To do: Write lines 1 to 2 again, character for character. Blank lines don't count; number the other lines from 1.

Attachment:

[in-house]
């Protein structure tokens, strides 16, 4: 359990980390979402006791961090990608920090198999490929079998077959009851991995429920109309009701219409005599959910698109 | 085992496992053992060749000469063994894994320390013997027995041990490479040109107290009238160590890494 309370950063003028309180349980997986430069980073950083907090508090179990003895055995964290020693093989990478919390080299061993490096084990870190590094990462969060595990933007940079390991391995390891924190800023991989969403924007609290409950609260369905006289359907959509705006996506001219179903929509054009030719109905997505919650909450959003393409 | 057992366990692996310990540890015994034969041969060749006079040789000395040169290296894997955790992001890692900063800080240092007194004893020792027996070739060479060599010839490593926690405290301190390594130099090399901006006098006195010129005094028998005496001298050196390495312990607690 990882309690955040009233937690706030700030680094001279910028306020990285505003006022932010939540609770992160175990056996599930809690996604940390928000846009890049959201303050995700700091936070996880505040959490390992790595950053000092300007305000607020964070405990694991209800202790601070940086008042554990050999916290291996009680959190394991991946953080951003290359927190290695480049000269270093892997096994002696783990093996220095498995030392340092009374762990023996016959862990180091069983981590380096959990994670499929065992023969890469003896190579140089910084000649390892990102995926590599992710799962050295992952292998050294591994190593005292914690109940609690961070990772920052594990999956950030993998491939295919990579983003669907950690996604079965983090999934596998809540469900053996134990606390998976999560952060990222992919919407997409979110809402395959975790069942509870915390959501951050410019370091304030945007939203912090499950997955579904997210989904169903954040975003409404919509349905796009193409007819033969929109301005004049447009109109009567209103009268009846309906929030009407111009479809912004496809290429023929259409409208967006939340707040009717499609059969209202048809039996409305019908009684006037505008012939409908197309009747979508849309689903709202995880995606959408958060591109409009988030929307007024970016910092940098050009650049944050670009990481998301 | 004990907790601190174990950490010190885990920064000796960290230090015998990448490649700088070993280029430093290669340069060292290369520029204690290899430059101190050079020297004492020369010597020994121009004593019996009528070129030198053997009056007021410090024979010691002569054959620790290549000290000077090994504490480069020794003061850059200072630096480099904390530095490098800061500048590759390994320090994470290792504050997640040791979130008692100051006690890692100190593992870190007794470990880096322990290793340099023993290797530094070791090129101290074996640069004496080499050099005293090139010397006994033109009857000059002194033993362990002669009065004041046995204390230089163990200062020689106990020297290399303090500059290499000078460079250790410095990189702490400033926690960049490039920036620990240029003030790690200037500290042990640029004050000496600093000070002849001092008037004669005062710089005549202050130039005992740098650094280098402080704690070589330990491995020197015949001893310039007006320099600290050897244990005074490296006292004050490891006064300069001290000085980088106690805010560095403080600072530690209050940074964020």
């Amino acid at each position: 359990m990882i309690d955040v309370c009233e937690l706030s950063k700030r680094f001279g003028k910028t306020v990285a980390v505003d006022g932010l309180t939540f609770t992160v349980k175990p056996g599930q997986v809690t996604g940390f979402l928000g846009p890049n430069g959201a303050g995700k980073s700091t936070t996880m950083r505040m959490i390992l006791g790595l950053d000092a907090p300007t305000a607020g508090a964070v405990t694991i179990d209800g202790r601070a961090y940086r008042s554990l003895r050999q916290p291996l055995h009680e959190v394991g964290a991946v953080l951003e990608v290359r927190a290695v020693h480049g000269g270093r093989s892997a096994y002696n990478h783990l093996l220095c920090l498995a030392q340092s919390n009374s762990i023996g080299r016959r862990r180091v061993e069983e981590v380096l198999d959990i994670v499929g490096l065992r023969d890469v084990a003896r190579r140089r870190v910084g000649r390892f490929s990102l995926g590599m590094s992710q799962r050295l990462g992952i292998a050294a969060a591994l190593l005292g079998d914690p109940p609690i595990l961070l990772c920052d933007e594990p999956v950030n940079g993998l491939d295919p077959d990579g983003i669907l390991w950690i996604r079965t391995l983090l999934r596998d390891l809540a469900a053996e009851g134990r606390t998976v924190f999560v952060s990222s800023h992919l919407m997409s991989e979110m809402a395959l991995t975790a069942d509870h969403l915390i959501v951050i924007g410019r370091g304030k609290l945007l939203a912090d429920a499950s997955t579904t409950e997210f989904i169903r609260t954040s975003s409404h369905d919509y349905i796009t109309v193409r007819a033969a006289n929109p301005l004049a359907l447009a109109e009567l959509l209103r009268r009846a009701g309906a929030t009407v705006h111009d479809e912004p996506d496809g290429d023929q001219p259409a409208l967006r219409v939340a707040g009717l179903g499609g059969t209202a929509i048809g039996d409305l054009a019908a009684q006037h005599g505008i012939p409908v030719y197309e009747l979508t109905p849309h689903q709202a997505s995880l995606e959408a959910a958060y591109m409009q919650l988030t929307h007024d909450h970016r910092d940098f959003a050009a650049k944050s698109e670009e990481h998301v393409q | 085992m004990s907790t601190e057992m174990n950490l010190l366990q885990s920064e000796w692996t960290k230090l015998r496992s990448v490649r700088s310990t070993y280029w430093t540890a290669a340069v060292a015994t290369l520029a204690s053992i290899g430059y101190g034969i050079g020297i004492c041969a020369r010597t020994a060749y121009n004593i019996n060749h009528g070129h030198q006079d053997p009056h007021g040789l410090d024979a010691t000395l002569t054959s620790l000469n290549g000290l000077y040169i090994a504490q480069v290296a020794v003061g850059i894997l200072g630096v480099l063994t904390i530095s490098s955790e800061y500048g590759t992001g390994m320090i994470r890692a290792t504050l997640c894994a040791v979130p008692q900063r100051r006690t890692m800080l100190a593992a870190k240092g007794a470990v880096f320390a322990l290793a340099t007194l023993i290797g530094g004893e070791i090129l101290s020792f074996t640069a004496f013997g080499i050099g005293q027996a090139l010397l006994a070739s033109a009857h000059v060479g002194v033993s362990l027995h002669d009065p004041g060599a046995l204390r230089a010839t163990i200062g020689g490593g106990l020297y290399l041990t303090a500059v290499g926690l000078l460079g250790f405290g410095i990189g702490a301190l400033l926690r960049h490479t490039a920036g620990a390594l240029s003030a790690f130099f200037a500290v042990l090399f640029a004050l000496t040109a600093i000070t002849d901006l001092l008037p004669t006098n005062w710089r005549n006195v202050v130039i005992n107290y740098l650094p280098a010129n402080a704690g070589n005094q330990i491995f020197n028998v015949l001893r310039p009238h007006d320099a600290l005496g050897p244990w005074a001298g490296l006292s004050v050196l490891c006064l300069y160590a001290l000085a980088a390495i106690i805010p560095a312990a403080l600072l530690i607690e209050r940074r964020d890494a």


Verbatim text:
[in-house]
């Protein structure tokens, strides 16, 4: 359990980390979402006791961090990608920090198999490929079998077959009851991995429920109309009701219409005599959910698109 | 085992496992053992060749000469063994894994320390013997027995041990490479040109107290009238160590890494 309370950063003028309180349980997986430069980073950083907090508090179990003895055995964290020693093989990478919390080299061993490096084990870190590094990462969060595990933007940079390991391995390891924190800023991989969403924007609290409950609260369905006289359907959509705006996506001219179903929509054009030719109905997505919650909450959003393409 | 057992366990692996310990540890015994034969041969060749006079040789000395040169290296894997955790992001890692900063800080240092007194004893020792027996070739060479060599010839490593926690405290301190390594130099090399901006006098006195010129005094028998005496001298050196390495312990607690 990882309690955040009233937690706030700030680094001279910028306020990285505003006022932010939540609770992160175990056996599930809690996604940390928000846009890049959201303050995700700091936070996880505040959490390992790595950053000092300007305000607020964070405990694991209800202790601070940086008042554990050999916290291996009680959190394991991946953080951003290359927190290695480049000269270093892997096994002696783990093996220095498995030392340092009374762990023996016959862990180091069983981590380096959990994670499929065992023969890469003896190579140089910084000649390892990102995926590599992710799962050295992952292998050294591994190593005292914690109940609690961070990772920052594990999956950030993998491939295919990579983003669907950690996604079965983090999934596998809540469900053996134990606390998976999560952060990222992919919407997409979110809402395959975790069942509870915390959501951050410019370091304030945007939203912090499950997955579904997210989904169903954040975003409404919509349905796009193409007819033969929109301005004049447009109109009567209103009268009846309906929030009407111009479809912004496809290429023929259409409208967006939340707040009717499609059969209202048809039996409305019908009684006037505008012939409908197309009747979508849309689903709202995880995606959408958060591109409009988030929307007024970016910092940098050009650049944050670009990481998301 | 004990907790601190174990950490010190885990920064000796960290230090015998990448490649700088070993280029430093290669340069060292290369520029204690290899430059101190050079020297004492020369010597020994121009004593019996009528070129030198053997009056007021410090024979010691002569054959620790290549000290000077090994504490480069020794003061850059200072630096480099904390530095490098800061500048590759390994320090994470290792504050997640040791979130008692100051006690890692100190593992870190007794470990880096322990290793340099023993290797530094070791090129101290074996640069004496080499050099005293090139010397006994033109009857000059002194033993362990002669009065004041046995204390230089163990200062020689106990020297290399303090500059290499000078460079250790410095990189702490400033926690960049490039920036620990240029003030790690200037500290042990640029004050000496600093000070002849001092008037004669005062710089005549202050130039005992740098650094280098402080704690070589330990491995020197015949001893310039007006320099600290050897244990005074490296006292004050490891006064300069001290000085980088106690805010560095403080600072530690209050940074964020």